A subtle, elegant set of finely-wrought songcraft -- essential Boo.
"...a four-star tour-de-force..." No Depression
Boo Hewerdine lives in Cambridge, England. He’s incredibly tall. That’s a good thing, because his large frame has to accommodate a massive talent. He's a singer of real depth and emotion, a musician who can coax a melody out of anything he picks up, and a songwriter who never fails to hit the mark. He has it all.
Boo’s first group was called the Great Divide. Following a couple of singles that made all the right noises (save the ringing of cash registers), the band emulated their name. Undeterred, Boo formed Georgia Peach, which proved to be a pretty silly name for a bunch of Brits. So, they became The Bible. The group played everywhere from student bars to concert halls and went from support act to headliners with almost indecent haste. The music was fantastic: Boo’s voice soared above seemingly effortless grooves. It was pure pop: guitars, choruses you could actually sing along to, and lyrics that spoke to anybody who’d been in and out of love. Walking The Ghost Back Home (1986) and Eureka (1988) were both full of great songs that should have been hits. The latter (produced by Steve Earle) featured Honey Be Good. If ever a turntable smash deserved a high chart position, this was it.
Sadly, commercial success eluded The Bible. As the group fell apart, Boo went to Texas to record with Darden Smith. Evidence (1989, Compass re-issue 1996) confirmed Boo’s talents. He seemed equally at home collaborating with a folkie from the American South as he had been fronting a pop group from the South of England.
Returning home, Boo set out to become a solo artist. For a year, he wrote songs and played them to the diehards who remembered him as "that bloke from The Bible". Sometimes guitarist Neill Maccoll accompanied him but often it would be Boo alone. He opened for Tori Amos and Michelle Shocked; he played countless gigs where the promoters always seemed to get his name wrong. Finally, he went into the studio to begin his first solo album.
The result was Ignorance (1992, Compass re-issue 1996). The songs ranged from the gospel-tinged Swan Silvertone to the Lennon-esque Gravity. The sound veers from the acoustic starkness of the title track to the electric swagger of History: the mood swings between the rock ’n’ roll urgency of 59 Yards and the eeriness of Little Bits Of Zero, calling at all points in between. Ignorance features guest appearances by Clive Gregson (Any Trouble, Gregson & Collister), Kimberley Rew (Katrina & The Waves) and Ray Shulman (Gentle Giant). But the star of the show is always Boo: the voice, the songs, the vision...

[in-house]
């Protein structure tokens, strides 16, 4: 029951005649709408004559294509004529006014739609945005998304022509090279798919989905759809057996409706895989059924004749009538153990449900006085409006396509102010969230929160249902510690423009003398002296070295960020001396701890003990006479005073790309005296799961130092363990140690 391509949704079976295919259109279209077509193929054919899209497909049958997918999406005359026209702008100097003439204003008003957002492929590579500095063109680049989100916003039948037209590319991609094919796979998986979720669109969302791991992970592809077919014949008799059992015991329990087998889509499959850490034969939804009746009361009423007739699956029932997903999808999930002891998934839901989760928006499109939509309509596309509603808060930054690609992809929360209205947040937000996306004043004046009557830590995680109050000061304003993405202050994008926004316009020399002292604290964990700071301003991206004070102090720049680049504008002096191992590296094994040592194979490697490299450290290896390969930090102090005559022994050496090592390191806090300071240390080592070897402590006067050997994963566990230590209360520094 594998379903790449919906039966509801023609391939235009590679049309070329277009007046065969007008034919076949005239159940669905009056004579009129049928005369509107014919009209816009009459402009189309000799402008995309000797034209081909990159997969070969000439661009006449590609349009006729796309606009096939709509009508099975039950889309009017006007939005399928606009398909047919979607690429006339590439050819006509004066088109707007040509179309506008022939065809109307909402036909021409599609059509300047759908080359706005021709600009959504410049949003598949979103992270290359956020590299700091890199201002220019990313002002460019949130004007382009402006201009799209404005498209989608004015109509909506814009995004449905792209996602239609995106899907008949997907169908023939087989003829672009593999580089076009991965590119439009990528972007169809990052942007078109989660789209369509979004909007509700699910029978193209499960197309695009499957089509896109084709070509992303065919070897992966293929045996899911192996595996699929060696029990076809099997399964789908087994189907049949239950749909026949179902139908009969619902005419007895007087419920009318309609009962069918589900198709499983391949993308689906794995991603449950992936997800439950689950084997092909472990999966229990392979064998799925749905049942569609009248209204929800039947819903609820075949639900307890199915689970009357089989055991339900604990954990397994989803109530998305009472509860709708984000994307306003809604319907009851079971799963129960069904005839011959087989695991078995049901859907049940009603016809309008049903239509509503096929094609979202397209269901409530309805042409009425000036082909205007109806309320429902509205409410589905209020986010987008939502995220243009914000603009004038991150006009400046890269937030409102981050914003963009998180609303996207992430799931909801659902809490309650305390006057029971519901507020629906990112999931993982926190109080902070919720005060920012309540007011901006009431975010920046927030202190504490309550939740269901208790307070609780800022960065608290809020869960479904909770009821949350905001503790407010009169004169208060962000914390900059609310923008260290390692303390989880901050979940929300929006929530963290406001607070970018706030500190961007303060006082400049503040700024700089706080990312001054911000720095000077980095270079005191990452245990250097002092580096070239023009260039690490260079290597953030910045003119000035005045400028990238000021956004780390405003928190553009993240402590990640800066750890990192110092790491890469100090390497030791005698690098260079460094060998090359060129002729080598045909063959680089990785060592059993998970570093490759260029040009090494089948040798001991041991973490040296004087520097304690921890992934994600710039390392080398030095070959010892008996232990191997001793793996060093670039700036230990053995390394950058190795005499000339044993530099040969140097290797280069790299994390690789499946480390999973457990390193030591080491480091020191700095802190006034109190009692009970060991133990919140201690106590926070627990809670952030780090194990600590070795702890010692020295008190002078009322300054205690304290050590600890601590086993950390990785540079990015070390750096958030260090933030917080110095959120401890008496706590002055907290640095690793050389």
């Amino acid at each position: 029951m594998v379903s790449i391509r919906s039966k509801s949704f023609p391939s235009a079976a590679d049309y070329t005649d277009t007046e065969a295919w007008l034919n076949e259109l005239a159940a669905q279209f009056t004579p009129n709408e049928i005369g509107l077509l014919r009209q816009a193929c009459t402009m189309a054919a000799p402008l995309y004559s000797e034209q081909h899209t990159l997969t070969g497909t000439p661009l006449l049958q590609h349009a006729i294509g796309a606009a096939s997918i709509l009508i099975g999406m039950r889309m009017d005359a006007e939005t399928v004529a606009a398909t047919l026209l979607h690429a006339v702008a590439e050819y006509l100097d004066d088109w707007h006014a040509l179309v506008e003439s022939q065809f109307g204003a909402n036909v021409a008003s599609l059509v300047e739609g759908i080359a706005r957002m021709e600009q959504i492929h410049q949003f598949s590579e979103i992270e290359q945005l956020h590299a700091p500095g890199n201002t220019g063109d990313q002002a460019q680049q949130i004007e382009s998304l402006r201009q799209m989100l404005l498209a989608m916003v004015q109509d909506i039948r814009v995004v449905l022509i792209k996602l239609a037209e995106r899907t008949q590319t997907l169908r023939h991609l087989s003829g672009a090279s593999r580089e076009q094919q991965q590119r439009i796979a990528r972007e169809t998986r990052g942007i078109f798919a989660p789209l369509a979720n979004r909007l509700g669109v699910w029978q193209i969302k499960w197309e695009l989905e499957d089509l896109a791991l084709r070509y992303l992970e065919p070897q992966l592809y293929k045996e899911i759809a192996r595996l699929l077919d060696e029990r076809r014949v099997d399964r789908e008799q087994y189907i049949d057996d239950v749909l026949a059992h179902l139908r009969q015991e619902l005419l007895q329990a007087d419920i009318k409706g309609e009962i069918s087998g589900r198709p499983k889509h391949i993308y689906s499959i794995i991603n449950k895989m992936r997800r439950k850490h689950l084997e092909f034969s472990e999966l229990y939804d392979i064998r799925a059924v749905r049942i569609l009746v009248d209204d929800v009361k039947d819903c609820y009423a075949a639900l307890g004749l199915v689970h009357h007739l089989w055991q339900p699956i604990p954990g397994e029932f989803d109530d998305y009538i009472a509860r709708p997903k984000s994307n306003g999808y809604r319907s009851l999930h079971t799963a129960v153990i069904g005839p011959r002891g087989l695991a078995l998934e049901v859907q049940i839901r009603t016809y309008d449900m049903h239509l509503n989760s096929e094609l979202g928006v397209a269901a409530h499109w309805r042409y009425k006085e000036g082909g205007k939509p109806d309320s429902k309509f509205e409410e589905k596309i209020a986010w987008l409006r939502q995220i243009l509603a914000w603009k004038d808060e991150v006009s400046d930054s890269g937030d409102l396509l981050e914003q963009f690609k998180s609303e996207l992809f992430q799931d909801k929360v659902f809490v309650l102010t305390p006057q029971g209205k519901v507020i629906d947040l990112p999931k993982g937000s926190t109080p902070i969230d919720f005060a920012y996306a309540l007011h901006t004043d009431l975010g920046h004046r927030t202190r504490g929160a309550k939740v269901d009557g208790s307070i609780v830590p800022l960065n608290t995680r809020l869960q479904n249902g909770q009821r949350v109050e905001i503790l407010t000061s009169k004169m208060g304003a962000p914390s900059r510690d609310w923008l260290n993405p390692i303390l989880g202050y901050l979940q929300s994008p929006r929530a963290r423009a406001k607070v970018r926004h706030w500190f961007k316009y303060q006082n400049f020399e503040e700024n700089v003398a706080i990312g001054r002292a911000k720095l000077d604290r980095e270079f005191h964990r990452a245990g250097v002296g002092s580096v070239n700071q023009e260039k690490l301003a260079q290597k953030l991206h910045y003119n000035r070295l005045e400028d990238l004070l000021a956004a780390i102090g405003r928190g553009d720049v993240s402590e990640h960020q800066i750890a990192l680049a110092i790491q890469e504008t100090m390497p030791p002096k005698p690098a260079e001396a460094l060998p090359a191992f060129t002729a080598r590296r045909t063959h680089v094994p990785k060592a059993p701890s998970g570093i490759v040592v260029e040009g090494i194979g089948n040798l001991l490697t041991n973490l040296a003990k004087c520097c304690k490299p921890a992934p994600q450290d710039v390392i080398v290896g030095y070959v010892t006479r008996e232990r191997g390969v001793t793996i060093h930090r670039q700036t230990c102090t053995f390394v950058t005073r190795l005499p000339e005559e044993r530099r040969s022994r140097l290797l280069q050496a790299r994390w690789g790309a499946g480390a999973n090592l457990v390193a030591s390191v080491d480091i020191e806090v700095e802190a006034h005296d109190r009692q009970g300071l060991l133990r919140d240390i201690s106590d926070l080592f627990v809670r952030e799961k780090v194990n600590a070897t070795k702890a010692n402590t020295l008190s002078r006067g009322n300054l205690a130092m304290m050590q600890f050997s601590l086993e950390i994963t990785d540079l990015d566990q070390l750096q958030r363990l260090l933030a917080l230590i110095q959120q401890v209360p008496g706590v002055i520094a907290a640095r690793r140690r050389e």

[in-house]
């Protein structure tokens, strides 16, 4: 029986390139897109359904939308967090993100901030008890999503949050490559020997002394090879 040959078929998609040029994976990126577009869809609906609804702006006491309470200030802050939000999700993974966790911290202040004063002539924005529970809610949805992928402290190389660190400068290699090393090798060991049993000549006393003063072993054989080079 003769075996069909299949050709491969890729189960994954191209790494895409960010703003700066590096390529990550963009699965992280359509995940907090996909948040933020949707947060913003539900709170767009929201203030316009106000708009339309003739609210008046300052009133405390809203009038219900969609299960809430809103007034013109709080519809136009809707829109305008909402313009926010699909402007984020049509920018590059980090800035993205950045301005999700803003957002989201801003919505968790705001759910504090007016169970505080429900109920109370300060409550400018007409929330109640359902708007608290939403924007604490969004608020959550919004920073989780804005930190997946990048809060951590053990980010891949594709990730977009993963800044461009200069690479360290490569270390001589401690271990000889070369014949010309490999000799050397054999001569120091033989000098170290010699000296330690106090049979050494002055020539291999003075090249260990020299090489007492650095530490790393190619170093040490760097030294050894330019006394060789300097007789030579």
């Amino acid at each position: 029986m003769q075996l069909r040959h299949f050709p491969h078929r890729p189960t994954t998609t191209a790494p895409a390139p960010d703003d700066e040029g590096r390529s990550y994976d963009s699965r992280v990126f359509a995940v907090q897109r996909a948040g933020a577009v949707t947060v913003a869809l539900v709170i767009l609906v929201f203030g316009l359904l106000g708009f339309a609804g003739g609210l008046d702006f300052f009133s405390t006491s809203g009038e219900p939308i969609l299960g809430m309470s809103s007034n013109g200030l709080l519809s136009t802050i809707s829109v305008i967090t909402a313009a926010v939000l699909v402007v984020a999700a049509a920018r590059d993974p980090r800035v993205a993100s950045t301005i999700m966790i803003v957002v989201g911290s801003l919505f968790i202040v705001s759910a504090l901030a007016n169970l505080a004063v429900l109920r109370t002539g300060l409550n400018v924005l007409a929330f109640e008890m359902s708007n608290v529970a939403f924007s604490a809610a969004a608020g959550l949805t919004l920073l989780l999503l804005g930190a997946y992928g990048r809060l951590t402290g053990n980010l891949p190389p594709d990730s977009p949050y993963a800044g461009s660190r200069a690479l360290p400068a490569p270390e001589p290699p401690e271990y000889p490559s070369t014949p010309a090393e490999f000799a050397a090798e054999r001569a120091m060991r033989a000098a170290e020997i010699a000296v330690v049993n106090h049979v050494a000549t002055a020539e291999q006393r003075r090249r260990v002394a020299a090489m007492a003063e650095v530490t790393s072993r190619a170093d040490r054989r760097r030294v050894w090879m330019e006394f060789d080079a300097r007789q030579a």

More touring followed. Boo opened for Richard Thompson, Loudon Wainwright III, and formed a memorable trio with Clive Gregson and Eddi Reader (Fairground Attraction). He wrote several songs for Eddi’s 1994 solo CD, one of which, Patience Of Angels scaled pop charts throughout Europe. Boo was nominated for a Novello award for Song of the Year.
Following a brief Bible re-union at the end of 1994 (which yielded one EP, Dreamlife and renewed Boo’s enthusiasm for a solo career, Boo started planning his next solo album. He made a couple of writing trips to Nashville and found himself staying across the street from a medical centre. Thus Baptist Hospital (1996) was christened.
Produced by John Wood (Nick Drake, Richard Thompson, John Martyn), the album features songs written with familiar Boo collaborators (Gregson, Reader, Maccoll) and a couple written with Gary Clark (Danny Wilson). Guest performers include most of the above plus Richard Thompson, Danny Thompson and John "Rabbit" Bundrick. Several songs employ a string section. It’s an astonishing record: Nick Hornby (best-selling author of "Fever Pitch" and "High Fidelity") wrote: "If I could write books that sounded like this, I’d be... maybe not happy, but very, very fulfilled." A headlining tour culminated in a sell-out London show and rave reviews.
Following the release of Baptist Hospital, Boo toured the USA (with Darden) to promote the new album and the re-issues of Evidence and Ignorance. Eddi Reader released Candyfloss & Medicine, much of which Boo wrote and played on. He toured the UK, USA and Japan as a featured member of her band.
Boo also collaborated with Neill MacColl on several film scores, including "Fever Pitch" and "Twentyfourseven" which starred Bob Hoskins and was released in the USA. In 1998, Boo returned to the studio with Eddi Reader, this time to co-produce the album Angels & Electricity, which features many of his songs.
Throughout 1998, Boo re-united with producer John Wood to record what he describes as "Baptist Part 2". Another Nashville writing trip over the Thanksgiving holiday led to a song and album title. Thanksgiving features Boo, Teddy Borowiecki (keys: kd Lang, Eddi Reader), Neill MacColl (guitar), Martin Barker (drums: Billy Bragg), Tim Harris (bass: Steeleye Span), Martha Wainwright (vocals: daughter of Loudon & Kate McGarrigle, sister of Rufus), Clive Gregson (guitars, etc) and the Electra Strings arranged by Tony Cox. The album was recorded in London, Montreal and Nashville.